I think that there is a lot of confusion about a lot of things - especially in things that people have never personally experienced and have only heard about. I may actually be confusing you right now. Here are some of the things that I'm talking about -
I think there is a lot of confusion about the poor - for example, I grew up thinking - and for a long time as an adult, had the thought that people that were poor were mostly poor by their own choice. I thought that anybody with a little initiative and work ethic could change their situation and could "choose to no longer be poor". Well, I was completly wrong (see Terri, I can say I was wrong). Here in Honduras - where the poor are also the hungry, the children are set up for a lifetime of being poor because the families aren't able to provide proper nutrition and without proper nutrition, the kids brains are permanently damaged. There are many many folks that grow up without the capacity to learn. Without the capacity to learn, there is little hope to break the cycle of poverty. That doesn't mean that they are unable to work, it just means that the work won't be the sort that will ever move them to the next level. Food and nutrition is one of the keys to breaking the cycle. We pray that the feeding center in Santa Katerina will play a role in helping to break this cycle.
Another confusing thing is the thought that you cannot be happy unless you have lots of stuff. That is a lie and I am pretty sure that Jesus tried to drive this point home with the "rich young ruler". Some of the most happy, kind, and generous people I have ever met are those with nothing. There are many folks that have nothing that would gladly give up their last bit of food to help a neighbor. I have seen that happen with my own eyes. I have experienced this in a very personal way - when a man offered me his only food - just because he though I was hungry.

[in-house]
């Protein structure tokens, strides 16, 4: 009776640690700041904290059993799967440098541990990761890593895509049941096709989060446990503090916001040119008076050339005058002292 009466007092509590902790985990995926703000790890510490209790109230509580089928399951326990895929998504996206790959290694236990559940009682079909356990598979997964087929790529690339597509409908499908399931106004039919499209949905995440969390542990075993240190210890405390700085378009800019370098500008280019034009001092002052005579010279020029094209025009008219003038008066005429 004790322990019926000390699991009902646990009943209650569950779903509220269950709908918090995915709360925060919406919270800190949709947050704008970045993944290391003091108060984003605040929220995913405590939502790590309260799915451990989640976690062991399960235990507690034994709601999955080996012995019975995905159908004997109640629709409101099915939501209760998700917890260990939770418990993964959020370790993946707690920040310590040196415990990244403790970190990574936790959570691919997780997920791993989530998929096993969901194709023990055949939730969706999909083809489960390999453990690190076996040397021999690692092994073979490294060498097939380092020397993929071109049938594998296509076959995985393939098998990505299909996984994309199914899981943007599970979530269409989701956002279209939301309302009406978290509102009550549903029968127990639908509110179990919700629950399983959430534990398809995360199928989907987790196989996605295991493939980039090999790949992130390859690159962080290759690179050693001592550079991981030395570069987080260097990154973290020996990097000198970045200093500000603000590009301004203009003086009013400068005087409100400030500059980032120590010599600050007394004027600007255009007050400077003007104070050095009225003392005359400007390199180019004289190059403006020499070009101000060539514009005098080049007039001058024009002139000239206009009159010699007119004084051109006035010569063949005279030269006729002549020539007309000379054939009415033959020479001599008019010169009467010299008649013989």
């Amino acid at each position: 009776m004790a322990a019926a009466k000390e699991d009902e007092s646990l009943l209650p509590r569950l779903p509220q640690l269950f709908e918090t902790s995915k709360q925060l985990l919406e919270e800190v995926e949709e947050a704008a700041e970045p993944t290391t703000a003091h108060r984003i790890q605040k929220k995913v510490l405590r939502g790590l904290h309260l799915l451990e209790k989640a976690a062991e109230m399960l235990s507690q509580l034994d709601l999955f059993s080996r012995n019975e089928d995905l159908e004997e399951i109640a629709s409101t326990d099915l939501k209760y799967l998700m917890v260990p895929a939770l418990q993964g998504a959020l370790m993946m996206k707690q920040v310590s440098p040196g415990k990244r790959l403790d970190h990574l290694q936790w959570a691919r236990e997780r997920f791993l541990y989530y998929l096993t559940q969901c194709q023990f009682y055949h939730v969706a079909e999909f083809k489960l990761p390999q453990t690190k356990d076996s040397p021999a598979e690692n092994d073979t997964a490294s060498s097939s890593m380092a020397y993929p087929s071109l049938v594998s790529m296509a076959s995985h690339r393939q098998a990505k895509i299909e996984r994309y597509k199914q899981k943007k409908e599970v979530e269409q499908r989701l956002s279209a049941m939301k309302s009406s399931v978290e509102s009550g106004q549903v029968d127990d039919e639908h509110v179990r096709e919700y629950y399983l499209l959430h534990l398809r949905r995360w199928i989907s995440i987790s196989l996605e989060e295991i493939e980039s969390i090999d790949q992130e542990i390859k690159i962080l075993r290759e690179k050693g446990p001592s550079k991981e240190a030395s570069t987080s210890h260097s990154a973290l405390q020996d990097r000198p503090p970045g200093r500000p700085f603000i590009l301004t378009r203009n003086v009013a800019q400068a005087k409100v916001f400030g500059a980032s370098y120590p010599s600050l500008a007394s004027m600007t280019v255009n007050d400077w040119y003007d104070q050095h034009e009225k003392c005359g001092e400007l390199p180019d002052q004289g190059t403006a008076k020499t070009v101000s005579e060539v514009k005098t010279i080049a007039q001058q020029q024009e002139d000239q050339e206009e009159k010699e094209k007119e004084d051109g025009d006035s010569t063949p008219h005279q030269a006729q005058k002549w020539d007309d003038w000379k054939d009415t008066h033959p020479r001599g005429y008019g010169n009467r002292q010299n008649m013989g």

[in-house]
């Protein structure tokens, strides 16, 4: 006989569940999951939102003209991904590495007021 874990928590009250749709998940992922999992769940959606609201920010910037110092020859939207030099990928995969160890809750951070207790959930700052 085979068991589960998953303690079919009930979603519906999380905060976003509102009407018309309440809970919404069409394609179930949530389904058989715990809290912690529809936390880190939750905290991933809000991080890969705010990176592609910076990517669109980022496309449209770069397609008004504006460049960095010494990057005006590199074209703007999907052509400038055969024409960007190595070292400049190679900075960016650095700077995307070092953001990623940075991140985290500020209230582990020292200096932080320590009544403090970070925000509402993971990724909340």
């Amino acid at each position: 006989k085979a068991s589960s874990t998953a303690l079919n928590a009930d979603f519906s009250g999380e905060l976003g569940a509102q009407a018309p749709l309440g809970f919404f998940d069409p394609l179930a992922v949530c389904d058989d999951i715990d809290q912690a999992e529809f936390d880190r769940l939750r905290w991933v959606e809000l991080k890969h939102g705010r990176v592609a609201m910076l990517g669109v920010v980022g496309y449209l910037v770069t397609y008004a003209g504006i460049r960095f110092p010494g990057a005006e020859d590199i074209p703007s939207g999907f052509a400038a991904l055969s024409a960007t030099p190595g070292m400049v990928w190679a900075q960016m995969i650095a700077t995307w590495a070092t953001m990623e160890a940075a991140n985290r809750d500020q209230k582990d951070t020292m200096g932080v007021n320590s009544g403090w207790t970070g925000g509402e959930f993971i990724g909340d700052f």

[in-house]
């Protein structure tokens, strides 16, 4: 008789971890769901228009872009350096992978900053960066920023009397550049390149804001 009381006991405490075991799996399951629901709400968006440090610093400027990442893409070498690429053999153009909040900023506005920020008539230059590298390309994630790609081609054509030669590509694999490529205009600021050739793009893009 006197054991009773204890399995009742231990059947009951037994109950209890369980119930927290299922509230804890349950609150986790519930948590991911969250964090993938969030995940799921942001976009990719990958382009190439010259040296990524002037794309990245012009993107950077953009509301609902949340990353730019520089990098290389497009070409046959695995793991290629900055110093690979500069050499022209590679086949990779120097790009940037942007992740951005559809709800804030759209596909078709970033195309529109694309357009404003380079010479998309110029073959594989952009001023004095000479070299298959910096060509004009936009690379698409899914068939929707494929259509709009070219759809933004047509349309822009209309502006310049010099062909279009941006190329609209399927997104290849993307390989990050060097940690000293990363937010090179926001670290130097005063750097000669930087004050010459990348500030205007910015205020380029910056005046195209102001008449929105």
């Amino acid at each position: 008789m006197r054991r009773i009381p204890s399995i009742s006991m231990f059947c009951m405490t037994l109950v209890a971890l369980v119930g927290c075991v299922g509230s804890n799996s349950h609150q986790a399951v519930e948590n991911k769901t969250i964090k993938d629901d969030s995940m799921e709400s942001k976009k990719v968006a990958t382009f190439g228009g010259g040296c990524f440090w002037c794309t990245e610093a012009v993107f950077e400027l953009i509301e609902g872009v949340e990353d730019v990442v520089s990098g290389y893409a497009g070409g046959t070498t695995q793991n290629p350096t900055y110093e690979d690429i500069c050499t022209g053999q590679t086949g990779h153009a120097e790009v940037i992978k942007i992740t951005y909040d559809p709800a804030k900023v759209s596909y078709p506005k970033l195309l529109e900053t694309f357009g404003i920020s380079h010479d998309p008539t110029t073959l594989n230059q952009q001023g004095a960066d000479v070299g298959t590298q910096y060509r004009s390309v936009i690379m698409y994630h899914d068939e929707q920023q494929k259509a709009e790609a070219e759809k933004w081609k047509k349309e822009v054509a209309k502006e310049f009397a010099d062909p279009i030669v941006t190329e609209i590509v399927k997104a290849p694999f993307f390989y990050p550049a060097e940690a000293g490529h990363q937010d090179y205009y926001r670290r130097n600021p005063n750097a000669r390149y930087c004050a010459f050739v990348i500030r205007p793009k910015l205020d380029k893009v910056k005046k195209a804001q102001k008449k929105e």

Many people are confused about some of the business that use workers that are from poor nations. Here most of these businesses are in the clothing and textile business. The media in the states call them "sweat shops". Here - they are considered great jobs. I have a friend that owns several of the companies that provide jobs to the women that grew up with poor nutrition and would have a difficult time finding work - other than that of a domestic worker. My friend provides transportation, medical care, help with school for the children of the workers, and many other benefits. The work isn't easy but, it feeds families and helps the workers that are 90% single moms. Remember, in Honduras, the average age that young women begin to have babies is 15. Don't believe everything you hear about "sweat shops".
Sometimes there is confusion about the reasons we want to help people. It is really a simple proposition - we just want to show people a little bit of the unconditional love that Jesus showed us.
Be a blessing to somebody today!